Organic Farmers & Growers (OF&G) has published its manifesto, Championing organic within agricultural policy, aimed at highlighting the ‘key advantages of the organic approach in response to the unprecedented transitional upheaval in the farming sector’.
Roger Kerr, chief executive of the organic land certifier, says that terms such as ‘regenerative’ and ‘agroecological’ – which ‘lack legally defined, whole-system standards’ – are creating increasing confusion.
“We are asking that organic, with its proven ‘real world’ evidence of delivery, is given clear and unambiguous recognition,” says Kerr. “Policymakers must acknowledge organic’s potential to contribute positively to the challenges we all face, in alleviating the social and environmental impacts of our farming and food system.”
Time is running out for prudent decisions to be made within Defra
OF&G’s blueprint sets out the case for ‘why policymakers should consider organic’ and hopes to help farmers, food businesses and the consumers who buy into them to recognize the ‘multiple benefits organic delivers’.
“Time is running out for prudent decisions to be made within Defra,” argues Kerr (pictured). “A lack of detail and continuing uncertainty is hampering the development of agricultural policy and regulation which, in turn, means farmers are unable to make long term plans.
“OF&G has been lobbying continuously on behalf of our licensees to secure organic’s inclusion within future farming policy frameworks. Progress feels very slow when, in our opinion, the legal regulatory framework that already underpins organic farming, also offers a firm basis to help deliver on Defra’s stated aims for the provision of public goods in a substantive and cost-effective way.”
The new manifesto establishes ten core reasons why organic ‘deserves to be acknowledge’. It covers keys issues such as global recognition, transformative farming practices, carbon sequestration, food supply chain, biodiversity enhancements and market opportunities. The organically managed Cholderton Estate in Wiltshire is included as one of Defra’s ‘Tests and Trials’ case studies; Henry Edmunds, an organic farmer from Cholderton, confirms the positive Natural Capital opportunity, demonstrating many of the urgently needed ‘public goods’ which can be delivered through an organic systems-based approach to land management.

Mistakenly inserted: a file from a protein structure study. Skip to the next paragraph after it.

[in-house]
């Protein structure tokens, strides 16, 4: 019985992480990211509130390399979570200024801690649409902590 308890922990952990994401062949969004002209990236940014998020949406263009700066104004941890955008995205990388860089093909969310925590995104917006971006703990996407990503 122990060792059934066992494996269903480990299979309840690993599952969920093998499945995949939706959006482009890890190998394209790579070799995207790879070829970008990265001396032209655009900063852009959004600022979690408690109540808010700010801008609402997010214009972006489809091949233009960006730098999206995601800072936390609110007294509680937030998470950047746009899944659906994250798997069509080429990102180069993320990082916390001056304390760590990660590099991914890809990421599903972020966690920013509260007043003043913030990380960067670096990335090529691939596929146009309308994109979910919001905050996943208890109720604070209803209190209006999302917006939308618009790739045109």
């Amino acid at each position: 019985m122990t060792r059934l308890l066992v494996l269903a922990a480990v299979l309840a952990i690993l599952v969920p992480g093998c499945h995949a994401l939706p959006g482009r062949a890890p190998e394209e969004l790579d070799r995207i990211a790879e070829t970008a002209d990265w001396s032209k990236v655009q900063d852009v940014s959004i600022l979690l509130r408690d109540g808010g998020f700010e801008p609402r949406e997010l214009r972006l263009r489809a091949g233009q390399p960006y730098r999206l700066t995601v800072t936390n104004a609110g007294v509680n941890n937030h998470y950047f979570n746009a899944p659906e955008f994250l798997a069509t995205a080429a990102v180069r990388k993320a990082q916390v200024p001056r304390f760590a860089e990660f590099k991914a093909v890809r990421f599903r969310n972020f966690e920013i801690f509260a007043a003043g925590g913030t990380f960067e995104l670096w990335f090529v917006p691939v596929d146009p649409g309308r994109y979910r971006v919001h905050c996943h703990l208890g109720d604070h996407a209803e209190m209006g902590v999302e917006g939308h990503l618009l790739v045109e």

“The pressure on us all because … the climate and nature crises is enormous, there really is no time to waste and organic has proven its case as an effective solution over many decades,” says Edmunds. “The mixed farming enterprises we have at Cholderton are working and because we’re organic we’re able to run an economically and ecologically successful farming business producing high quality food alongside and in harmony with the natural landscape.”
There really is no time to waste and organic has proven its case as an effective solution over many decades
With decades of research supporting the positive impact of organic, Kerr believes the publication of OF&G’s manifesto ‘provides an opportunity to convey a concise and factual account of its advantages that will encourage wider recognition’.
“We felt it important to strip the manifesto back to the essential truths,” he explains. “OF&G is not suggesting every UK farm embrace organic conversion, but that a range of diverse approaches, including organic, will help protect our environment while delivering the resilience and adaptations necessary for UK farmers to continue to produce food in the face of the increasing climate volatility that we will see in the coming years.”
“Everyone has a vested interest in supporting more benign, sustainable practices to safeguard the future. Environmentally favourable farming practices are undergoing re-invention and rebranding, however organic provides the only clear, current and verified solution.”
The manifesto: ten reasons to believe
- Organic delivers transformation across all farming systems
- Organic is a solution to carbon sequestration
- Organic builds biodiversity
- Organic is agroecological and regenerative
- Organic ensures the integrity of our food
- Organic has high animal welfare
- Organic can be one of a range of farming systems
- Organic is the only globally recognized agroecology standard for food production
- Organic delivers a market demand
- Organic is an untapped opportunity